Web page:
clearing and forwarding industry and the revenue authorities, the course was developed in 2007 and has been implemented in the region since then. Currently, the programme is being mainstreamed under the EAC Directorate of Customs and will soon be recognized as an EAC customs training programme. The curriculum and training materials have been reviewed by the EAC and several capacity building events held in order to make the programme’s delivery more effective. “The EAC has so far organized two Training of Trainers courses and held several policy meetings to ensure the EACFFPC training is conducted in line with EAC standards. Once it is presented and passed by the EAC Committee on Customs, the EACFFPC will officially be adopted as a training programme in the region,” Mr Mathenge said. The EACFFPC is one of the major programmes supported by Trademark East Africa (TMEA) under the Trade Facilitation/ Transport Directorate. TMEA started funding the programme in 2011 in order to accelerate the attainment of the critical mass of trained agents in order to deploy it as a requirement during licensing of customs agents. TMEA Director for Trade Facilitation/Transport, Mr. Silas Kanamugire, says more than US$2 million has been invested into this programme over the past two and half years. “The funds were used to hire training coordinators, improve the curriculum and training materials as well as establish more training centers including the recent ones at the borders of Malaba and Busia,” he added. Capacity limitations among

clearing agents was seen as a major contributor towards inefficient transport logistics and therefore the high cost of transport in the region. “Therefore, in addition to the various infrastructure and policy initiatives, it was vital that capacity of all clearing agents be enhanced in order to make it easy for them to deliver on their mandate. This in our view would directly impact on the freight logistics costs in the region,” said Mr Kanamugire. Clearing agents who have undergone the training say it has impacted greatly in the way they do business. Mr Paul Mwagen of Efficient Freighters Tanzania Limited says he used to experience delays when clearing goods because he lacked certain knowledge on handling certain goods. “Previously, I would lose customers due to mishandling but the training has enabled me to get more customers and increase the volume of business since I am able to it faster than before,” he said. “As a result of the training, my customers express more positive experience and satisfaction when dealing with me and our customer base has since increased due to improvements in customer care and the professional manner in which they are handled,” Susan Mukankubana of Top Freight Ltd in Tanzania added. The EACFFPC training is part of the initiatives by the Federation to professionalize clearing and forwarding in the region. Other complementary initiatives include the Regional Code of Conduct that was developed with support from USAID East Africa Trade Hub, then known as USAID COMPETE, and the Standard Trading Conditions. “All these instruments are hoped to become part of an entire criterion that one would have to pass in order to become recognized as a full professional once the planned Regional Freight Logistics Institute kicks off,” said Mr Mathenge.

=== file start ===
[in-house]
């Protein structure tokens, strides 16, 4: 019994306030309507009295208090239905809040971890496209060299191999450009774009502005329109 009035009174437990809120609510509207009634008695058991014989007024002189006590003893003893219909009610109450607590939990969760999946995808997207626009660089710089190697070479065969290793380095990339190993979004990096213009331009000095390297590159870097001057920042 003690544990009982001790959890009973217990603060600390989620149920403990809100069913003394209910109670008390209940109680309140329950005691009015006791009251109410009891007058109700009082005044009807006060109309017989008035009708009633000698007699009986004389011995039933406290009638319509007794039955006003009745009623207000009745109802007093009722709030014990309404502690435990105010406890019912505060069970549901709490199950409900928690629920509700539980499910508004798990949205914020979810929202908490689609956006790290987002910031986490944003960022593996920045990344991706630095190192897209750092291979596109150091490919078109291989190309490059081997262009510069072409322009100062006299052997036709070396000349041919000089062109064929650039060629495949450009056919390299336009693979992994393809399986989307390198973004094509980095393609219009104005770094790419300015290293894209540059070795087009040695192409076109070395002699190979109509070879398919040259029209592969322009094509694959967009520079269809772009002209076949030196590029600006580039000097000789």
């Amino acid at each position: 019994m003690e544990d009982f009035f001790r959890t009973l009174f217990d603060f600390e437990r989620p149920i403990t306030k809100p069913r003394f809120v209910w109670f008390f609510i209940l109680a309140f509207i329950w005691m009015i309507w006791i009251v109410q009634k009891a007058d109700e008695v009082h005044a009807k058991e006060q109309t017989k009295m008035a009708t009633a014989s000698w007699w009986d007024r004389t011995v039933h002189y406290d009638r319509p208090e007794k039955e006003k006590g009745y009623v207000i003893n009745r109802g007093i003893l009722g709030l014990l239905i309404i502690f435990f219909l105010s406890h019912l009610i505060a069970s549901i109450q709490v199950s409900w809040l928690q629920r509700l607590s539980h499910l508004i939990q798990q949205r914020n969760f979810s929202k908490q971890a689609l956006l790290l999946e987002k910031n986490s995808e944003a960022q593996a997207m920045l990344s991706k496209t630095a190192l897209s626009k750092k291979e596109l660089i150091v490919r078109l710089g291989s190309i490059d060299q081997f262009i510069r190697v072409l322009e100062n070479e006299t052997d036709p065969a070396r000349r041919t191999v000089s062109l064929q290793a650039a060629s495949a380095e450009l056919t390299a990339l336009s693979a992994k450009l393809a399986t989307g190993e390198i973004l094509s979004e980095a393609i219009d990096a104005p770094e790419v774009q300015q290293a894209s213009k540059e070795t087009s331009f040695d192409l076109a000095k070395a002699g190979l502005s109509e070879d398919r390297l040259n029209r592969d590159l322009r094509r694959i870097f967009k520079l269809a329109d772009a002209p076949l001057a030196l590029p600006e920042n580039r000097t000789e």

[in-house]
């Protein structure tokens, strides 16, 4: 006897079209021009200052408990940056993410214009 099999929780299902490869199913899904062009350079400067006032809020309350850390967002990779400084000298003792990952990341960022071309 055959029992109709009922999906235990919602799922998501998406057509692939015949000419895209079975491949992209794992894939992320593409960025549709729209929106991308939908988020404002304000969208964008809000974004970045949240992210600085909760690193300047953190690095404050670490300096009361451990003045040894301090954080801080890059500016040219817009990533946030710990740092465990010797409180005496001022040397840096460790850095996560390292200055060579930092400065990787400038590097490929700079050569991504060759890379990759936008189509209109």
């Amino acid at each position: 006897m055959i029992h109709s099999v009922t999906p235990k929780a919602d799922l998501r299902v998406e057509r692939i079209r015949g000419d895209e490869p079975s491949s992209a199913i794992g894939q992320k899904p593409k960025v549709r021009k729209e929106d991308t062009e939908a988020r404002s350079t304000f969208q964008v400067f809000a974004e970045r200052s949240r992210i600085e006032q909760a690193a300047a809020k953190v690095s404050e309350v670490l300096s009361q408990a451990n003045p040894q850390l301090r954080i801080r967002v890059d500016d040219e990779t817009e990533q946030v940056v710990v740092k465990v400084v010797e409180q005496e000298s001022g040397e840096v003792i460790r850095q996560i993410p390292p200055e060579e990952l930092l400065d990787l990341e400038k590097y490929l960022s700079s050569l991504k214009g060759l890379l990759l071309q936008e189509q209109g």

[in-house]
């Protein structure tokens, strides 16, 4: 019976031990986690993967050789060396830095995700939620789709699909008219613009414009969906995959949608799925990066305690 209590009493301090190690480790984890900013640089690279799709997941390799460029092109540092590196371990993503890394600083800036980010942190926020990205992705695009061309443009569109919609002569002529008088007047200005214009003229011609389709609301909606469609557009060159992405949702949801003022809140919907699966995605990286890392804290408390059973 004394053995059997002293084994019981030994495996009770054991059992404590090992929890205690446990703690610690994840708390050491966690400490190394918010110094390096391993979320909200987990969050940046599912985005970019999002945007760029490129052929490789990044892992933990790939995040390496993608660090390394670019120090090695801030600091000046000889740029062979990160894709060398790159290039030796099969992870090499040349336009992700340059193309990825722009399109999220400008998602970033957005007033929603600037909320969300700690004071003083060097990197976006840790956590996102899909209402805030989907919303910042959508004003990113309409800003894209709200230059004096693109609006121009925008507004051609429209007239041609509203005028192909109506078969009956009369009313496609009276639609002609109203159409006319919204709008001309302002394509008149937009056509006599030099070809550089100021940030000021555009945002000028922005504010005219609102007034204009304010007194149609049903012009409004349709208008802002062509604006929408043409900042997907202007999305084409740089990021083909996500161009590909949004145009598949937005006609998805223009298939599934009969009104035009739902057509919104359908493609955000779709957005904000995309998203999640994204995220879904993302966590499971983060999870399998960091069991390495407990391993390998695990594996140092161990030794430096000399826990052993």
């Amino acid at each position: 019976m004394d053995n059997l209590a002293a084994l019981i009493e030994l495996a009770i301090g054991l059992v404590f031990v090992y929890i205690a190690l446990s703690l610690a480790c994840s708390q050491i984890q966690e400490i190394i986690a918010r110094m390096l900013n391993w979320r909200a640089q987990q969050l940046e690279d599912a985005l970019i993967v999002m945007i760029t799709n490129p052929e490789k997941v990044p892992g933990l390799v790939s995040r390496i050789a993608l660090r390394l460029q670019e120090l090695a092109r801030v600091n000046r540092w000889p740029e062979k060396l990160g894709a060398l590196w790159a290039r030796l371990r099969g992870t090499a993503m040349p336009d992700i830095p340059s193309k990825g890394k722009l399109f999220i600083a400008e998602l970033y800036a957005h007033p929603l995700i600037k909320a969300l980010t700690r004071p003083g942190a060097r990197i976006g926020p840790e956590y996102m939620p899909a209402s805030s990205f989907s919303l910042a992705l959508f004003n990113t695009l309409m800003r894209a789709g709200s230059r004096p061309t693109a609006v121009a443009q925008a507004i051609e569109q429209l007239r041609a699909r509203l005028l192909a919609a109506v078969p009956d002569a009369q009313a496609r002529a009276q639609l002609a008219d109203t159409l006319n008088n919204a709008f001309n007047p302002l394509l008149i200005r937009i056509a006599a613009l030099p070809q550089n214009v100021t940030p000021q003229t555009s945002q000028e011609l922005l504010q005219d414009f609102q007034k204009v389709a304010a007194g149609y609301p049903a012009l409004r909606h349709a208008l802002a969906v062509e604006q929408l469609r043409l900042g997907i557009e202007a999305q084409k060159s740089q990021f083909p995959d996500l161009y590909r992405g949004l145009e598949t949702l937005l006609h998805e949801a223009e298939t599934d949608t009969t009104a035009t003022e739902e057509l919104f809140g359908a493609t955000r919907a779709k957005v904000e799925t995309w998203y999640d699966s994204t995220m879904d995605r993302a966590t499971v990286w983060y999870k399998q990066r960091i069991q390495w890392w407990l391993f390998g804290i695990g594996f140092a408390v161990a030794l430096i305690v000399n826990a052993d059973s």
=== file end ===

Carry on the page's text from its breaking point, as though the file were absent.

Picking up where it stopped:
ISSUE 22 VOL. 4

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Advertisers Features

SECURE YOUR CARGO WITH SGS OMNISTM ECTS

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or many years organisations have used numerous different GPS technologies to try and keep a watchful eye over their vehicle’s location. This technology was often used to capture direction of travel, speed and braking data. Although effective in their own limited way, these Fleet Management Systems are not able to monitor the status of the actual cargo be it dry bulk, liquid or petroleum that the vehicle is carrying. Whilst having visibility over the vehicle is important more often companies are more concerned about the security of their precious cargo. Technology is only one part of the solution, which when used in isolation can only have limited success. The SGS OMNIS solution combines the latest in high end electronic seals along with sophis-